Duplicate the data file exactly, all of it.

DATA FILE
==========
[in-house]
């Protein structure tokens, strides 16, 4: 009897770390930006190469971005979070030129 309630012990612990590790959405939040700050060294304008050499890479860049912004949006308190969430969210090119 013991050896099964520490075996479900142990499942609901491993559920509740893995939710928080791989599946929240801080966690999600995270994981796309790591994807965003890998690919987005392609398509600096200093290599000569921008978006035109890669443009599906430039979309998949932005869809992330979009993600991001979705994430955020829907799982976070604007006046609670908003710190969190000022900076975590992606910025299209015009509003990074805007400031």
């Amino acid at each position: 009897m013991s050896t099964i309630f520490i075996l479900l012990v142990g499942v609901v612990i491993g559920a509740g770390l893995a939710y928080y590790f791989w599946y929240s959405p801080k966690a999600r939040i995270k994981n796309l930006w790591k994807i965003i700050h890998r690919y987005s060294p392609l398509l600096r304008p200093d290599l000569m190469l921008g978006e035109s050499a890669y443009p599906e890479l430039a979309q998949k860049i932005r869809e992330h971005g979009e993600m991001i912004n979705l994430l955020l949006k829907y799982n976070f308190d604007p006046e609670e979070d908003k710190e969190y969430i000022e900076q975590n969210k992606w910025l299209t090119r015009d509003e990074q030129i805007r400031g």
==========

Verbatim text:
[in-house]
């Protein structure tokens, strides 16, 4: 009897770390930006190469971005979070030129 309630012990612990590790959405939040700050060294304008050499890479860049912004949006308190969430969210090119 013991050896099964520490075996479900142990499942609901491993559920509740893995939710928080791989599946929240801080966690999600995270994981796309790591994807965003890998690919987005392609398509600096200093290599000569921008978006035109890669443009599906430039979309998949932005869809992330979009993600991001979705994430955020829907799982976070604007006046609670908003710190969190000022900076975590992606910025299209015009509003990074805007400031």
């Amino acid at each position: 009897m013991s050896t099964i309630f520490i075996l479900l012990v142990g499942v609901v612990i491993g559920a509740g770390l893995a939710y928080y590790f791989w599946y929240s959405p801080k966690a999600r939040i995270k994981n796309l930006w790591k994807i965003i700050h890998r690919y987005s060294p392609l398509l600096r304008p200093d290599l000569m190469l921008g978006e035109s050499a890669y443009p599906e890479l430039a979309q998949k860049i932005r869809e992330h971005g979009e993600m991001i912004n979705l994430l955020l949006k829907y799982n976070f308190d604007p006046e609670e979070d908003k710190e969190y969430i000022e900076q975590n969210k992606w910025l299209t090119r015009d509003e990074q030129i805007r400031g």